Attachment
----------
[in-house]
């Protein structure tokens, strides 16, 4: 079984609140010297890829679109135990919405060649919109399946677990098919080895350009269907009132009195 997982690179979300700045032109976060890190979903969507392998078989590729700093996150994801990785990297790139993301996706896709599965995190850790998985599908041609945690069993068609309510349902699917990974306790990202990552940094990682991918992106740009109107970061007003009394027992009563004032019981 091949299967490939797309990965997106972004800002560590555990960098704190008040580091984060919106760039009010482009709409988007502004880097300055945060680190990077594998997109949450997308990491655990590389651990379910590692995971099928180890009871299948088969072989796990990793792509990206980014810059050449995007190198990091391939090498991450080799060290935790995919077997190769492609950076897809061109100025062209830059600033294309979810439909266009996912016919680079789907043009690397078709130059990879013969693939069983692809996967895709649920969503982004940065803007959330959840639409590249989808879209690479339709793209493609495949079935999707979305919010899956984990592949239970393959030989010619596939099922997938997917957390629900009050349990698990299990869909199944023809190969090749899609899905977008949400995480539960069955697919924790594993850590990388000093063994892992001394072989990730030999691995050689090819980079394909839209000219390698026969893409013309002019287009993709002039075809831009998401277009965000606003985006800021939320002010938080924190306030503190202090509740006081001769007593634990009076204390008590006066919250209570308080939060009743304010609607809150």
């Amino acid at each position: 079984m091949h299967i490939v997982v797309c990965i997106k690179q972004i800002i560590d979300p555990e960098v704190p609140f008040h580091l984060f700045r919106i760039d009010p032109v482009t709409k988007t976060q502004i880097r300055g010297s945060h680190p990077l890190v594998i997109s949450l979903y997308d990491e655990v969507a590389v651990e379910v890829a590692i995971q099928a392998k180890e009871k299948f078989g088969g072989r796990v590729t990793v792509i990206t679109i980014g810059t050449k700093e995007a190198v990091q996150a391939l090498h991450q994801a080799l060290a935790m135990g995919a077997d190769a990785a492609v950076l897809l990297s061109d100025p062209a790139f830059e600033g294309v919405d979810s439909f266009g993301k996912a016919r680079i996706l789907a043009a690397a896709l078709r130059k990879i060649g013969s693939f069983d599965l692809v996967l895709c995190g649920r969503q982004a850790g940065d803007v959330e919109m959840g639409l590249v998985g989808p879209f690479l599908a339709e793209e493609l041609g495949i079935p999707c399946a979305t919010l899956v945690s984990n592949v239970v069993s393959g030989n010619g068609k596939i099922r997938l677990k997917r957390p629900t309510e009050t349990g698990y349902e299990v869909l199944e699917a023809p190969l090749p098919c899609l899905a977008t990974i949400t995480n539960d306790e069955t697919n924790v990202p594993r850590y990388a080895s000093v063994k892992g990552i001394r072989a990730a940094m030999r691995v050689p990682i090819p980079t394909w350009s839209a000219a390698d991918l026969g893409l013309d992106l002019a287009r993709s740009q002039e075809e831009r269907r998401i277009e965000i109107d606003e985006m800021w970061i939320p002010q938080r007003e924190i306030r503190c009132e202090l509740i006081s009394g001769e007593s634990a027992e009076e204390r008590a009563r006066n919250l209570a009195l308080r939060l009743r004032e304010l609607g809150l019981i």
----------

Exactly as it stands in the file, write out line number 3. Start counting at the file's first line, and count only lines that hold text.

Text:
């Amino acid at each position: 079984m091949h299967i490939v997982v797309c990965i997106k690179q972004i800002i560590d979300p555990e960098v704190p609140f008040h580091l984060f700045r919106i760039d009010p032109v482009t709409k988007t976060q502004i880097r300055g010297s945060h680190p990077l890190v594998i997109s949450l979903y997308d990491e655990v969507a590389v651990e379910v890829a590692i995971q099928a392998k180890e009871k299948f078989g088969g072989r796990v590729t990793v792509i990206t679109i980014g810059t050449k700093e995007a190198v990091q996150a391939l090498h991450q994801a080799l060290a935790m135990g995919a077997d190769a990785a492609v950076l897809l990297s061109d100025p062209a790139f830059e600033g294309v919405d979810s439909f266009g993301k996912a016919r680079i996706l789907a043009a690397a896709l078709r130059k990879i060649g013969s693939f069983d599965l692809v996967l895709c995190g649920r969503q982004a850790g940065d803007v959330e919109m959840g639409l590249v998985g989808p879209f690479l599908a339709e793209e493609l041609g495949i079935p999707c399946a979305t919010l899956v945690s984990n592949v239970v069993s393959g030989n010619g068609k596939i099922r997938l677990k997917r957390p629900t309510e009050t349990g698990y349902e299990v869909l199944e699917a023809p190969l090749p098919c899609l899905a977008t990974i949400t995480n539960d306790e069955t697919n924790v990202p594993r850590y990388a080895s000093v063994k892992g990552i001394r072989a990730a940094m030999r691995v050689p990682i090819p980079t394909w350009s839209a000219a390698d991918l026969g893409l013309d992106l002019a287009r993709s740009q002039e075809e831009r269907r998401i277009e965000i109107d606003e985006m800021w970061i939320p002010q938080r007003e924190i306030r503190c009132e202090l509740i006081s009394g001769e007593s634990a027992e009076e204390r008590a009563r006066n919250l209570a009195l308080r939060l009743r004032e304010l609607g809150l019981i």